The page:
As crews continued the frantic search for a submersible that went missing whileto the wreckage of the Titanic Wednesday, a former passenger of the Titan is holding onto hope it will be found.
Early Tuesday morning, the U.S. Coast Guard said a Canadian search plane hadin the search area.
"It's hard to tell what that noise could be," Aaron Newman, who rode the Titan sub in August 2021, told CBS News Wednesday evening. "We are just hoping with every ounce that we can, that this is somebody on the inside, hitting the side with a wrench or doing something to try to signal, and doing it in a way on a regular basis to make it more obvious that this is a human doing it."
The U.S. Coast Guard said at a briefing Wednesday it was "searching in the area where the noises were detected," but did not know what made them.
Newman said the sounds could have been "a piece of the Titanic banging against something, or an animal making some noise."
Newman, who said he knew several of the passengers aboard the missing Titan,as "skilled people" who would try to signal for help.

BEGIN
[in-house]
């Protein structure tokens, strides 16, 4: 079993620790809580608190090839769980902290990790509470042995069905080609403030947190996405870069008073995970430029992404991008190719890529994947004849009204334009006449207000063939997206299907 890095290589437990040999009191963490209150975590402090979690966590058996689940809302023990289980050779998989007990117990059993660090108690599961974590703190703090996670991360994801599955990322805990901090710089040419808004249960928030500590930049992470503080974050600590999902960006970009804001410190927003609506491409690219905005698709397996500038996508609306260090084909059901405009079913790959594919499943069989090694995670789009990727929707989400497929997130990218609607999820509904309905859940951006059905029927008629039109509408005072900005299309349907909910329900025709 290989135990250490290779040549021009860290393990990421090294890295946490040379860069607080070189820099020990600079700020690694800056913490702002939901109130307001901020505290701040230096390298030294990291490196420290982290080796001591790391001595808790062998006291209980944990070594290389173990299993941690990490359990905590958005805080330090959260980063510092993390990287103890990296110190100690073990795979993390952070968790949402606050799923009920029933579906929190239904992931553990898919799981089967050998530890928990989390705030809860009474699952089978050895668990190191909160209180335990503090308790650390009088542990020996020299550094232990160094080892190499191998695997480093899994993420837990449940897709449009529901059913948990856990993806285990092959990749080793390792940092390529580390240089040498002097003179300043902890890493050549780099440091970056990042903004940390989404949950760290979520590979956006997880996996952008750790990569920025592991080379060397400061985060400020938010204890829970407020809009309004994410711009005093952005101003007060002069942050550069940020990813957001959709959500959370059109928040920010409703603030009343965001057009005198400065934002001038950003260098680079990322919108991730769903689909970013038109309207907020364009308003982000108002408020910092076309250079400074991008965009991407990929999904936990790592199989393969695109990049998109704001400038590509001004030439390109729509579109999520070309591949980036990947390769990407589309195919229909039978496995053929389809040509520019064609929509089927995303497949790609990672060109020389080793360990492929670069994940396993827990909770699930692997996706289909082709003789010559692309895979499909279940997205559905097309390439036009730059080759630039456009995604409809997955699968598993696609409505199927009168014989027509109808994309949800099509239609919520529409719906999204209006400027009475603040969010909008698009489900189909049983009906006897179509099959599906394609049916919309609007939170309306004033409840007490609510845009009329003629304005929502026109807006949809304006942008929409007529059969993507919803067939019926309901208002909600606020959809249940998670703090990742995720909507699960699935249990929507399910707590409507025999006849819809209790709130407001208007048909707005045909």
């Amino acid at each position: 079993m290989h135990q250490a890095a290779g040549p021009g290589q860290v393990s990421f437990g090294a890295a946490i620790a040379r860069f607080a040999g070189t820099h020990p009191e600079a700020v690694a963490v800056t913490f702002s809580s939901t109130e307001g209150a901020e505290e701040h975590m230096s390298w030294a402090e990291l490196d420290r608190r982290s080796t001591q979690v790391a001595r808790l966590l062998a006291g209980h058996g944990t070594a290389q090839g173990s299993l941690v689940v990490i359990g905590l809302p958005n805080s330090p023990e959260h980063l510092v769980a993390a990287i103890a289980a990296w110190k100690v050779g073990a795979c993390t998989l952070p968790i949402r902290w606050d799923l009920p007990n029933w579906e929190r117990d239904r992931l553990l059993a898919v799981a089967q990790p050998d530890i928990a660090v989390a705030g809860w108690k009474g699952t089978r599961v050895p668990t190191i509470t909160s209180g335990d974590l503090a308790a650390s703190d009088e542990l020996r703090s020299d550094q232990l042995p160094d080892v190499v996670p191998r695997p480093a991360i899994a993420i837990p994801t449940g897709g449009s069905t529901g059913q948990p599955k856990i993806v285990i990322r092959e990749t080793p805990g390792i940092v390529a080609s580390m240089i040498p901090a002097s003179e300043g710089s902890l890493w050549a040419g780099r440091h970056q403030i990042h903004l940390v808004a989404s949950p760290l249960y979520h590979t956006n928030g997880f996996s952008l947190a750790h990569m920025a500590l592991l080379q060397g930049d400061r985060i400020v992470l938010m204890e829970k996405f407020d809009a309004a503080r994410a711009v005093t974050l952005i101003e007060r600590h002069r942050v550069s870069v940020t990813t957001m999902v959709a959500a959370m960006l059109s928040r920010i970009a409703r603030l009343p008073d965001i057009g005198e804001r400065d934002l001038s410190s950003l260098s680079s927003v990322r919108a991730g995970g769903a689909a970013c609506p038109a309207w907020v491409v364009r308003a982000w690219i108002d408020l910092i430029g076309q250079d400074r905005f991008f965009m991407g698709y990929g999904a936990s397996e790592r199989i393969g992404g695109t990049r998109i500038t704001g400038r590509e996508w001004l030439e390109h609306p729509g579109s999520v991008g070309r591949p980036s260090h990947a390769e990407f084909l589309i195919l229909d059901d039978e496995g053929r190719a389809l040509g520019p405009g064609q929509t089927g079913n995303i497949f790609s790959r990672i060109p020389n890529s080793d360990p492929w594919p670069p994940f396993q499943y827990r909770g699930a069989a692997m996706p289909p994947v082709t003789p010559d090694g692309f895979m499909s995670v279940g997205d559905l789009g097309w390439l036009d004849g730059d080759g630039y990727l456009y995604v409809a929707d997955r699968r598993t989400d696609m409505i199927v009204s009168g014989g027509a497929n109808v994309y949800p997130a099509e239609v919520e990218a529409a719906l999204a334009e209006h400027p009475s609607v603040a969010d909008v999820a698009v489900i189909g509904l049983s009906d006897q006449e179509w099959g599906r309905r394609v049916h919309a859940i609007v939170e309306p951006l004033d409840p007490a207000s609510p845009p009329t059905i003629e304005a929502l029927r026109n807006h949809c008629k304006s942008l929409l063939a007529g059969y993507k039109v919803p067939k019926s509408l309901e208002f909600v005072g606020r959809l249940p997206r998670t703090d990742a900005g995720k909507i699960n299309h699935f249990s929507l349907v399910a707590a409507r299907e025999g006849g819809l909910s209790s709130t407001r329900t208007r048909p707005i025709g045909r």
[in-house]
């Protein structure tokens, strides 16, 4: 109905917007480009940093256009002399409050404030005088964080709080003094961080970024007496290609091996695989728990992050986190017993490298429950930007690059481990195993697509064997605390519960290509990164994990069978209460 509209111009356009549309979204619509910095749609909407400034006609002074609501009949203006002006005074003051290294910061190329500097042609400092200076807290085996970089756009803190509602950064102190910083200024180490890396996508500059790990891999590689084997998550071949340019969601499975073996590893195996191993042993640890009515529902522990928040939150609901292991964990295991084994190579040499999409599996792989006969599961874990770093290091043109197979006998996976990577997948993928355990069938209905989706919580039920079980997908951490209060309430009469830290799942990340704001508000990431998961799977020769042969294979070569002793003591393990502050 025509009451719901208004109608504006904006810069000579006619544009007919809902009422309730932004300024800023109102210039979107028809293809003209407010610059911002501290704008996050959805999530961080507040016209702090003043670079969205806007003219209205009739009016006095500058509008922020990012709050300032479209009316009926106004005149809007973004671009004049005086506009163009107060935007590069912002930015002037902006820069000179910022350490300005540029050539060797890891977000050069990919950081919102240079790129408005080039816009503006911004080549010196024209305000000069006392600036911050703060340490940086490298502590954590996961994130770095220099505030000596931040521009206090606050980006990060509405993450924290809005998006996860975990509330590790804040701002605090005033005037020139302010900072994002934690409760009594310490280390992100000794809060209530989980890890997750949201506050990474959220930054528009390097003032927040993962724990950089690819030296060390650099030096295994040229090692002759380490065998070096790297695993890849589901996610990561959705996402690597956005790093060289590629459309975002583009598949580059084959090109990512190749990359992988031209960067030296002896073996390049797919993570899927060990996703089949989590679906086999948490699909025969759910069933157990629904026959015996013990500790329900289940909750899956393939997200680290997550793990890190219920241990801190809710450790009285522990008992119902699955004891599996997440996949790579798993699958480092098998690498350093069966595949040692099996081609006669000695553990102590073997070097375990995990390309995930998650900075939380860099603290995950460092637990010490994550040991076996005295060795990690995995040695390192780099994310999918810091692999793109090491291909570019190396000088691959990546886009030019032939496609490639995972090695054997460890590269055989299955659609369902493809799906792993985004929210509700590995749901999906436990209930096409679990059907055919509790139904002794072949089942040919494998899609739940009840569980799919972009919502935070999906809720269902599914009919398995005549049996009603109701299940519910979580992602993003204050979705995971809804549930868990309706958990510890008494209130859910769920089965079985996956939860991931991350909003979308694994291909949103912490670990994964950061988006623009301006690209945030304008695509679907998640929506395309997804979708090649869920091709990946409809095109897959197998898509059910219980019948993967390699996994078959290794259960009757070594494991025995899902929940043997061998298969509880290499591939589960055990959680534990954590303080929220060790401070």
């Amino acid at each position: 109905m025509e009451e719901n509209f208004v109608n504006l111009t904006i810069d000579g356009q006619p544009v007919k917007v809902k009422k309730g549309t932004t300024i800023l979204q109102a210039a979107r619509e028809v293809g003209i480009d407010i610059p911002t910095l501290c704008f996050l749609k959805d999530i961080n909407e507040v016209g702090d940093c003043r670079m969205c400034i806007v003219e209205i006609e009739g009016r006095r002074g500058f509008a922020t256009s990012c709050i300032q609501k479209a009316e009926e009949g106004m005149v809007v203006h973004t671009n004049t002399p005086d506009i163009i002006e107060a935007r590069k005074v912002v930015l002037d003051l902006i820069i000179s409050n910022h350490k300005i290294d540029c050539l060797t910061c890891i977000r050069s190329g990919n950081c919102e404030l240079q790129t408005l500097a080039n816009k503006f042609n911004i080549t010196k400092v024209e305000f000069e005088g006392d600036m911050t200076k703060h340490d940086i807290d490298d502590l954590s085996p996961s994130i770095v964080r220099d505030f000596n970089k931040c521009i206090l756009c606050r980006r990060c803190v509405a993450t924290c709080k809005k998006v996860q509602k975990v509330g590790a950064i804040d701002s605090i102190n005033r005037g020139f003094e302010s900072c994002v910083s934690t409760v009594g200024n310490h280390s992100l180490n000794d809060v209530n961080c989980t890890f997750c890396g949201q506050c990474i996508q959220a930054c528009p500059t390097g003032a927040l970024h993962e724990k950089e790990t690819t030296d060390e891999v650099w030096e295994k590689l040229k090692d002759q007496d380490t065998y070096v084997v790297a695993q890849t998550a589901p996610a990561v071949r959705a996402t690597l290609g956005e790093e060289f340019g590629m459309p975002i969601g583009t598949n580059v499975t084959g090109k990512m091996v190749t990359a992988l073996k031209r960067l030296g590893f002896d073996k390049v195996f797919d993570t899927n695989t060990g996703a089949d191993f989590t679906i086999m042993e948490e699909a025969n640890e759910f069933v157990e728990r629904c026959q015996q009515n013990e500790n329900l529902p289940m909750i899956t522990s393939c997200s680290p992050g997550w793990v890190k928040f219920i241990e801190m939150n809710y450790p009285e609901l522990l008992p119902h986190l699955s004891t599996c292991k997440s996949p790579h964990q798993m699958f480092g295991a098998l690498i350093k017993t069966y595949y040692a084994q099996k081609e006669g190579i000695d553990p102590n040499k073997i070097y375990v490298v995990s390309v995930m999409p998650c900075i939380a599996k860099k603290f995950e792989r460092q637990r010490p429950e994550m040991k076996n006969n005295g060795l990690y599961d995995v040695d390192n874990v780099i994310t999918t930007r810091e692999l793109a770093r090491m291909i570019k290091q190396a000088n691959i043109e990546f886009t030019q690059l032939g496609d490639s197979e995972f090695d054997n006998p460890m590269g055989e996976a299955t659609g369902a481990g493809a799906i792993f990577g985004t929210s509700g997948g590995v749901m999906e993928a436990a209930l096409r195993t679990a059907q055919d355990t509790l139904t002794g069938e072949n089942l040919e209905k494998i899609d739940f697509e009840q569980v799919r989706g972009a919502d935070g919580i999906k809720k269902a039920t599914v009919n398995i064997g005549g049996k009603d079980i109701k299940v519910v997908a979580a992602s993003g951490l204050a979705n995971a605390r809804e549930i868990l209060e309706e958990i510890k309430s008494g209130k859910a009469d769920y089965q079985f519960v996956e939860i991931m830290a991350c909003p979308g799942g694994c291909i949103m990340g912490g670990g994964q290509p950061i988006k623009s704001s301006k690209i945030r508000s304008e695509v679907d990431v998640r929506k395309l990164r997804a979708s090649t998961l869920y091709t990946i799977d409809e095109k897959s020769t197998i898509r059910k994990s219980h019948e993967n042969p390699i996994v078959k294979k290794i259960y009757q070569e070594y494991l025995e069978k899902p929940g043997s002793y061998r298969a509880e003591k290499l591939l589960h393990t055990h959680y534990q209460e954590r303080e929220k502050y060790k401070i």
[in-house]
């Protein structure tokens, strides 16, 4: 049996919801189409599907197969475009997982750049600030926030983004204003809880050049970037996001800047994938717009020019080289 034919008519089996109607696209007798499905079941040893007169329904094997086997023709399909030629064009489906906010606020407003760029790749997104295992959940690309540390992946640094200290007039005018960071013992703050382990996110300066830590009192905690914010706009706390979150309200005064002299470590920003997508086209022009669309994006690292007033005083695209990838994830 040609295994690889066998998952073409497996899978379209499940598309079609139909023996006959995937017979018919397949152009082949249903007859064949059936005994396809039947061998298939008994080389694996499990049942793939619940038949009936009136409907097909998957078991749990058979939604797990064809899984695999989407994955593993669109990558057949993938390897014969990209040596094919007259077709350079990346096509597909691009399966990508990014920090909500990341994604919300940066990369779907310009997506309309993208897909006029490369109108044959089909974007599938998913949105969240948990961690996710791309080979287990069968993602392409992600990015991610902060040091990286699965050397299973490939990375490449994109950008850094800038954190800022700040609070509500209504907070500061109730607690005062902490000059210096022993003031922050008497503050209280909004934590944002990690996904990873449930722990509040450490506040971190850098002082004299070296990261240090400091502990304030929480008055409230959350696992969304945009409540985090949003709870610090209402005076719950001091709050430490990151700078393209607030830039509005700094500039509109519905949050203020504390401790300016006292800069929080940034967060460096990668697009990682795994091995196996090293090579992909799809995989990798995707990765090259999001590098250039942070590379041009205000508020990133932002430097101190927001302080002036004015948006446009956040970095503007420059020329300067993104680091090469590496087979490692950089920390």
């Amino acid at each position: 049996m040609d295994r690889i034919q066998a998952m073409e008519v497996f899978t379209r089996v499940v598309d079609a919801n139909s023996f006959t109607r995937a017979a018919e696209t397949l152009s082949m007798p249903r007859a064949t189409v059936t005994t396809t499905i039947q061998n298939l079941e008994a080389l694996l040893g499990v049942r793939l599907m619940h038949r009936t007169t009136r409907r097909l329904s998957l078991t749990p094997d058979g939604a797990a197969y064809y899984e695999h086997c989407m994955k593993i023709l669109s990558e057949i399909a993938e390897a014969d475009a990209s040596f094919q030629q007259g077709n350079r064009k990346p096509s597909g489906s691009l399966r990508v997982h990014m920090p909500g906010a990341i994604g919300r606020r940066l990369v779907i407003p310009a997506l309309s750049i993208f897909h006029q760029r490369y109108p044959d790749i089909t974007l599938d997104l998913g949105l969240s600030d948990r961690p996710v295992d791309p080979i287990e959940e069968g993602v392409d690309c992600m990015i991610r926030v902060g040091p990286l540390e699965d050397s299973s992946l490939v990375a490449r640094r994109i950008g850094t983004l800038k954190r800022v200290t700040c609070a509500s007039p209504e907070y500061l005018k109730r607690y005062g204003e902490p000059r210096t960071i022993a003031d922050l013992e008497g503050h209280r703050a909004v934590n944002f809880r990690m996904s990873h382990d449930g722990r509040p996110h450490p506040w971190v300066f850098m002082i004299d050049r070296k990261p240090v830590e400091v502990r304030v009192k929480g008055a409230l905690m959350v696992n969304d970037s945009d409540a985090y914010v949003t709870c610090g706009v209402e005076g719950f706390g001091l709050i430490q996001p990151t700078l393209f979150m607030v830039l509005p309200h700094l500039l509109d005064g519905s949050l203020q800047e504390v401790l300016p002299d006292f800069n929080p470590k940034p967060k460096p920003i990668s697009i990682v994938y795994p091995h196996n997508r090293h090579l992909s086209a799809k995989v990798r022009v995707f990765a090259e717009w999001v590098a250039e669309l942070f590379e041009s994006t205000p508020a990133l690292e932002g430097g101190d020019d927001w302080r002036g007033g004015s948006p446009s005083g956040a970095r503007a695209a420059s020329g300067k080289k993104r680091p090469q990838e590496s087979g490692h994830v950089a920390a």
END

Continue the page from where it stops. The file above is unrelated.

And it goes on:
"You take somebody like P.H. Nargeolet...he's been diving for 60 years," Newman said of the French explorer who has made multiple dives over the years to explore the Titanic. "There is no team better that would be able to handle this scenario than the people aboard this craft right now."
Newman is also an investor in OceanGate Expeditions — the company that owns the Titan submersible. He said "safety was a No. 1 protocol" when preparing for an underwater trip, and passengers would spend "multiple days" learning about the sub's design and the Titanic's history.
"We covered everything from what would happen in a fire, to what would happen if weights didn't drop, what are the backup systems, to communicating in the worst case scenario, so there was a lot of training," he said.
When asked about the interior of the sub, Newman called it "comfortable, but not luxurious."
"There's room to move around, but you're not walking around or anything," he said. "It doesn't have seats or anything like that … it's designed to take people down in the most efficient way possible."
The subon Sunday, losing contact with a Canadian research vessel about one hour and 45 minutes into its dive.
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